Anthony J. Fischetto, Ed.D., performed a clinical psychological examination and review of documents on April 9, 2013. (R. 315.) He reported that Plaintiff was crying throughout the evaluation. (Id.) Regarding the history of her illness, Dr. Fischetto recorded that Plaintiff said “she has diabetes and this has caused her stress and caused her to have panic attacks which is hard to distinguish between low blood sugar. She has depression.” (R. 316.) At the time, Plaintiff was taking lorazepam and Zoloft prescribed by her family doctor. (Id.) She said she had never seen a psychiatrist and was not getting any therapy for her panic attacks or sleep problems. She told Dr. Fischetto that psychiatrists scared her “because her mother and sister were taken away in straight jackets by medical personnel.” (R. 316.) Plaintiff said she could not work because of the panic attacks and asthma as well as arguing and crying. (R. 318.) Mental Status Examination included the following findings: Plaintiff was crying and restless; her speech consisted of crying and she was able to understand clearly; she was depressed, anxious, and angry, and she fought with her in-laws and people at work; she had panic attacks lasting fifteen seconds to fifteen minutes once or twice a day with fast heart beat, sweating, shaking, trembling, and shortness of breath; she was having a panic attack at the time; she had sleep problems including falling asleep, early morning wakening, and nightmares of getting lost; productivity of thought was spontaneous; continuity of thought was goal-directed and no looseness of association; content of thought consisted of fear of going to work and getting into a fight; she had no delusions; her abstract thinking was good for similarities; she had average fund of information; regarding concentration, she was slow for serial sevens; she was oriented to time, place and person; her remote memory was limited in that she did not remember much of her childhood, her recent past memory was average, and her immediate retention and recall was poor for Digit Span; her test judgment was good; her insight was limited; and her reliability was average. (R. 318-20.) Diagnoses included major depressive disorder, recurrent, moderate; personality disorder, NOS; reported problems with diabetes, overweight, asthma, hyperlipidemia, OSA, and hypertension; stress with her physical condition, not working, arguments with people; and a GAF score of 50. (R. 320.) Dr. Fischetto's prognosis was “[g]uarded and chronic.” (Id.) He added that Plaintiff needed ongoing psychiatric and psychological help. (Id.)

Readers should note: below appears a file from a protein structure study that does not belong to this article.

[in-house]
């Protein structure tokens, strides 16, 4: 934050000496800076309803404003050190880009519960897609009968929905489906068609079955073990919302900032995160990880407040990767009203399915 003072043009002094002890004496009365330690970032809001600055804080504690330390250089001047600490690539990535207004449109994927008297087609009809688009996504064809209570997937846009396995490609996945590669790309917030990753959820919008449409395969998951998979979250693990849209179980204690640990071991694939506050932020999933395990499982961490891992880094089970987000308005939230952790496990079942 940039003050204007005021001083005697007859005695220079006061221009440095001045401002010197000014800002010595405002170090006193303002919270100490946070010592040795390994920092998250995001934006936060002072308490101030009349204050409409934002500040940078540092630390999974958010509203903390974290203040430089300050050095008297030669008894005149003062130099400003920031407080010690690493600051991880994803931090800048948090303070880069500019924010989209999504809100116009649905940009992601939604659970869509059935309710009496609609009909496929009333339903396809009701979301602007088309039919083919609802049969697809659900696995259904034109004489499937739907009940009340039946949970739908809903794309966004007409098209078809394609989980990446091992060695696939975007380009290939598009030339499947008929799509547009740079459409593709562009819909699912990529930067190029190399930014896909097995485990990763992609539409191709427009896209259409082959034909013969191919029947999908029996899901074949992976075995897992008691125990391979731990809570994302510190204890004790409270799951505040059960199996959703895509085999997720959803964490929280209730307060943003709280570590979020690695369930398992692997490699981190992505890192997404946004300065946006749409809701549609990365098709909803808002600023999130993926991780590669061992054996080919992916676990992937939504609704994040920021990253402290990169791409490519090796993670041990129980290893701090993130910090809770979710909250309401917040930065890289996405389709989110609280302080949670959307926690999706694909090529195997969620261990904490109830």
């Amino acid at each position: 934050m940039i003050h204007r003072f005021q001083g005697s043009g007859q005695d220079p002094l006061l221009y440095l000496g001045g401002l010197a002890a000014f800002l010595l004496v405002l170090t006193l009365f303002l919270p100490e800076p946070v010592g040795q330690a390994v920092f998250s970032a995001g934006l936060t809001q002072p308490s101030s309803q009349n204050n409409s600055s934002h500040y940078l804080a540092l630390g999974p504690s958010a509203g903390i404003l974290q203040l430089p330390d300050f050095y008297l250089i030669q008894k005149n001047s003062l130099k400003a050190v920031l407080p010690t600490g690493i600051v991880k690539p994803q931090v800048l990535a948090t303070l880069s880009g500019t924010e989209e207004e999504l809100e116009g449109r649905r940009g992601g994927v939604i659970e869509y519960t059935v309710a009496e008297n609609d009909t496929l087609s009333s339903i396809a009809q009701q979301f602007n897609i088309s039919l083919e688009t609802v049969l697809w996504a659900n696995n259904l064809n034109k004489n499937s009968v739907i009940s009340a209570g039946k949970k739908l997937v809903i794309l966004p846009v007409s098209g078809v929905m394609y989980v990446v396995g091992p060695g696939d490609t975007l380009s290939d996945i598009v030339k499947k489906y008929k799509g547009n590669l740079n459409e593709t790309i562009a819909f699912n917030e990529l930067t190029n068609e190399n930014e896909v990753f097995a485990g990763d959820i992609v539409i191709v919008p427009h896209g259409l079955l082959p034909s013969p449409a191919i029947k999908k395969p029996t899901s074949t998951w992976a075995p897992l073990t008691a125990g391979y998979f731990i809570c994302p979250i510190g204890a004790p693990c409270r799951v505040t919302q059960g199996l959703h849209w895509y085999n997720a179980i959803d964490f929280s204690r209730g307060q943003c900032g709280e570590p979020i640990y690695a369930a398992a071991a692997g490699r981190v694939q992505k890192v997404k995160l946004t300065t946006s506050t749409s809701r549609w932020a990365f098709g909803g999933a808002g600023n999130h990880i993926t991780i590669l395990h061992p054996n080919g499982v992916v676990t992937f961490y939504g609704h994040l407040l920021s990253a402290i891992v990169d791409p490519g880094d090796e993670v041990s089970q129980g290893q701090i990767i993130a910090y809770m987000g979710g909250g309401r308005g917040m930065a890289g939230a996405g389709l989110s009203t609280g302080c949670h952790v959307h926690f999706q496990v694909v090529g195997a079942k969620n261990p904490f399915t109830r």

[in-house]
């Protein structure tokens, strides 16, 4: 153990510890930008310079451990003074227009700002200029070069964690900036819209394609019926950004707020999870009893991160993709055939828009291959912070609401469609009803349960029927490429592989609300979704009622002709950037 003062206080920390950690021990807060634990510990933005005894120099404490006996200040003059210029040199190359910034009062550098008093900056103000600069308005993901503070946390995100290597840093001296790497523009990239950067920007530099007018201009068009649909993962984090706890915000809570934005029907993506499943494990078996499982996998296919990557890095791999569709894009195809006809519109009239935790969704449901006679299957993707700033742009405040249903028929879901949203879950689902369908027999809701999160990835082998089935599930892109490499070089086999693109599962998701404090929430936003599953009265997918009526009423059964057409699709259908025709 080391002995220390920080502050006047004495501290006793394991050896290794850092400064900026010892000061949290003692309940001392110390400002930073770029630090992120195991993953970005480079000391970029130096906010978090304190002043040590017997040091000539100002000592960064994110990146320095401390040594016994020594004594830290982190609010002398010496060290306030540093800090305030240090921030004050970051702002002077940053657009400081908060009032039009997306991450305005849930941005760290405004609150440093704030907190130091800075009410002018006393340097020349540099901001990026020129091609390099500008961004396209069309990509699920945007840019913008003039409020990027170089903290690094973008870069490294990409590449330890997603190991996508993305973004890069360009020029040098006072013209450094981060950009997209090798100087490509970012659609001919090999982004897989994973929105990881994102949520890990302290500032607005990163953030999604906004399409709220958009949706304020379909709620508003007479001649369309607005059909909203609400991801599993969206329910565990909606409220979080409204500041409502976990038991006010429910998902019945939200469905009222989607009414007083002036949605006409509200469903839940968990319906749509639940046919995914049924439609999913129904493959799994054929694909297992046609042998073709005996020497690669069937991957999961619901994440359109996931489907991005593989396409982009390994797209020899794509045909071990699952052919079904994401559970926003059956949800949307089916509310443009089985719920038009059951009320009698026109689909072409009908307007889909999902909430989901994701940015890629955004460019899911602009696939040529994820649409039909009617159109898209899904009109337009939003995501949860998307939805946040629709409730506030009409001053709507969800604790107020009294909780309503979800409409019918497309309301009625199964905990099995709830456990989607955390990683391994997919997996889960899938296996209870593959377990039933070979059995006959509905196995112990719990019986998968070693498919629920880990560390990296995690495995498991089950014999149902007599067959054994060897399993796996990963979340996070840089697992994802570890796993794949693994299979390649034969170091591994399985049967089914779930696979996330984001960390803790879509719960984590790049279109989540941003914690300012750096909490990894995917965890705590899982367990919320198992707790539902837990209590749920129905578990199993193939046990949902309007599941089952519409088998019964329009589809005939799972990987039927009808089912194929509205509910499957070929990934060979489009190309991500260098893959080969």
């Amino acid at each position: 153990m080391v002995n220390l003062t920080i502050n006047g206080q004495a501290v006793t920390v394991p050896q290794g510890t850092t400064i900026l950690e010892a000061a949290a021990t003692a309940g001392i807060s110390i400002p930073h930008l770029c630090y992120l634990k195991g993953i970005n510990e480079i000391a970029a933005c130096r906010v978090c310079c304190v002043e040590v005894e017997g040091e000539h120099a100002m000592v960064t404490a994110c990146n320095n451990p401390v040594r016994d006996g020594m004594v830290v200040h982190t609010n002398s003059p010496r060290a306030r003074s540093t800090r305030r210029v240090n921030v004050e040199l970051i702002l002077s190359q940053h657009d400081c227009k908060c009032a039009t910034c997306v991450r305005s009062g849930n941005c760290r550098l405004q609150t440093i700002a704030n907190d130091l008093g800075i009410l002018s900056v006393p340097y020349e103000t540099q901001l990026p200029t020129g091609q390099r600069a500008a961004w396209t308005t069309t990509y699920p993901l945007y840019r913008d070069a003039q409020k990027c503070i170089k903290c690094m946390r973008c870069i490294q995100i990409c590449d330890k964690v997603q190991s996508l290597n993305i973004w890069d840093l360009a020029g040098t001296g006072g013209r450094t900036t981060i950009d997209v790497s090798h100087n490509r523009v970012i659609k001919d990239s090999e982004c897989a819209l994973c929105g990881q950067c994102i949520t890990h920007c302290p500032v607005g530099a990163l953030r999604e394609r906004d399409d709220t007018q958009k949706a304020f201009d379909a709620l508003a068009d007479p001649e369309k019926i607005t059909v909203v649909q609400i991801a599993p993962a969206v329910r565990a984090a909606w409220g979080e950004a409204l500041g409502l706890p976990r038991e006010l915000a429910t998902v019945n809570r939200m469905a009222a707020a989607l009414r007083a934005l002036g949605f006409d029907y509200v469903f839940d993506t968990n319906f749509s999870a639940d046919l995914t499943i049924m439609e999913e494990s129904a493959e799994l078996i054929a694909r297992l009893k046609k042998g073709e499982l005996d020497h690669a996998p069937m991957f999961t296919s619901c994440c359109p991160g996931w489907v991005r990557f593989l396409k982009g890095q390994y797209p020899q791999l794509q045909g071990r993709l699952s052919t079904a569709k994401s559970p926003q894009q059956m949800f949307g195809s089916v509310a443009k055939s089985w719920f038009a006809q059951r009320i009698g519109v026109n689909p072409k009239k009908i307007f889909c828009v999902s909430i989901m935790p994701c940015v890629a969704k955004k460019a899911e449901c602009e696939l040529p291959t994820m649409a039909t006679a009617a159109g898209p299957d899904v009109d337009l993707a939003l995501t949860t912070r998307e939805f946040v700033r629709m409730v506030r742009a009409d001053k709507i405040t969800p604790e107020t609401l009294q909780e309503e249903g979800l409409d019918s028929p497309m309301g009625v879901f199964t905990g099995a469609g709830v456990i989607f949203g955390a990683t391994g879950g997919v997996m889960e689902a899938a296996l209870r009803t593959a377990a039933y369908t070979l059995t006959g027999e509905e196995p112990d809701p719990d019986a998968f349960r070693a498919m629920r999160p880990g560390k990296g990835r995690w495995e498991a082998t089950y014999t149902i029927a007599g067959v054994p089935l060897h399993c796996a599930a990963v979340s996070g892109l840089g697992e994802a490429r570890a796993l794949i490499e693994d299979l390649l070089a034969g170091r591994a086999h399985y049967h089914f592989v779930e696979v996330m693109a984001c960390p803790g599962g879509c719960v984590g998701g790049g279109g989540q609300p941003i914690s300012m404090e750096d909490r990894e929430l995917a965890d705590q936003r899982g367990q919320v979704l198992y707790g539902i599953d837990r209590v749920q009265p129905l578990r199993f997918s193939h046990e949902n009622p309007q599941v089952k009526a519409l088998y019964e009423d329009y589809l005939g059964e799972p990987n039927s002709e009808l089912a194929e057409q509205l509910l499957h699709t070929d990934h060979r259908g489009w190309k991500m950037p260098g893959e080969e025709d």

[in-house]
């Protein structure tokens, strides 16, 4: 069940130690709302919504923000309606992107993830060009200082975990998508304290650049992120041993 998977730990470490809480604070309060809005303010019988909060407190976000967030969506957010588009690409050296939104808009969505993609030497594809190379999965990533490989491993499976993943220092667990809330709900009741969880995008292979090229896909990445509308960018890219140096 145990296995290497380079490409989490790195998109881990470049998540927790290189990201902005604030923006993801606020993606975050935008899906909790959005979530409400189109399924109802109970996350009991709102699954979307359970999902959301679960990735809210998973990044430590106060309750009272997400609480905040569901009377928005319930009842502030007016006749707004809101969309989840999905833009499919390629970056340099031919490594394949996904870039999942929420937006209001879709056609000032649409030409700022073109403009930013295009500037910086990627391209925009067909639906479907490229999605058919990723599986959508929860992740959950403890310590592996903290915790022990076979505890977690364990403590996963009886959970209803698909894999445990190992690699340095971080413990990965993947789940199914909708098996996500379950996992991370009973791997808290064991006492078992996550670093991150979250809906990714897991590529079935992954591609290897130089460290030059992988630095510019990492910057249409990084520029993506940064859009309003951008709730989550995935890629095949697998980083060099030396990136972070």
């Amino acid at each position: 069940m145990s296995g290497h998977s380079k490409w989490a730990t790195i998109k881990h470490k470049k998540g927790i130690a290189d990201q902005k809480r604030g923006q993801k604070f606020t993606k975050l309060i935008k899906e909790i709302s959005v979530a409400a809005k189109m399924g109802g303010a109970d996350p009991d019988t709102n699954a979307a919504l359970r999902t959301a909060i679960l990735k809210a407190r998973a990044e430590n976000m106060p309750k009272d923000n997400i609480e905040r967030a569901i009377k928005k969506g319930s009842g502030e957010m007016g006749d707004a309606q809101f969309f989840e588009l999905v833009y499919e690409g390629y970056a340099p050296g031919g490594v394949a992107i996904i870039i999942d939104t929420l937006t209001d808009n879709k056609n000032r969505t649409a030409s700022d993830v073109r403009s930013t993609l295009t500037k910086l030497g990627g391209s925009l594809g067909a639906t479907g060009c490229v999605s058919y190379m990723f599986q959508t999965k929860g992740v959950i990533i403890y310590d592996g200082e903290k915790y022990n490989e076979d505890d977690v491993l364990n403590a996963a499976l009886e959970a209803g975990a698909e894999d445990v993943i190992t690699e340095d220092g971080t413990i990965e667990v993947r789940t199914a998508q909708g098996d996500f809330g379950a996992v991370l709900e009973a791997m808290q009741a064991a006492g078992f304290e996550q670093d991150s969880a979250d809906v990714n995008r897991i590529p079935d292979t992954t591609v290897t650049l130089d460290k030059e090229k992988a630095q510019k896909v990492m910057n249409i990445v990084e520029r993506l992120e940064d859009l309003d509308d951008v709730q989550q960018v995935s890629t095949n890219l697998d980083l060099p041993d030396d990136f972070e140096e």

In April 2013, Dr. Preston stated that the following month he would consider changing anxiety medication because Plaintiff wanted to be on a non-controlled substance medication. (R. 373.) He hoped that her stress would be decreased, noting that a decision would be made on her wrongful firing suit. (Id.) He commented that Plaintiff had not yet seen Dr. Carlson, she continued to have issues with depression and confusion as well as life stressors at home, she was apprehensive about seeing a psychologist, and she was in the middle of a lawsuit that was causing her a lot of stress. (R. 373-74.) Plaintiff reported that she felt her depression was controlled and she was tolerating the depression medication without side effects. (R. 375.)

         On July 22, 2013, Dr. Preston again noted that Plaintiff was having panic attacks and wanted the change medications so she would not have to come into the office for medication pickup. (R. 370.) He added that Plaintiff had not been taking the citalopram on a regular basis. (Id.) Plaintiff did not feel that her panic attacks were controlled, and Dr. Preston noted that she was not compliant with medications/treatment recommendations. (R. 370.) On examination, he found that psychologically Plaintiff was oriented and appropriate. (R. 372.)

         At her October 2013 three-month follow-up appointment, Dr. Preston reported that Plaintiff felt her depression and anxiety were not controlled. (R. 363.) He noted that she was compliant with medications/treatment recommendations, she was tolerating her medications well, and psychologically Plaintiff was oriented and appropriate. (Id.) Dr. Preston recorded a similar assessment in November at which time Plaintiff reported that she was seeing a psychologist. (R. 357-59.)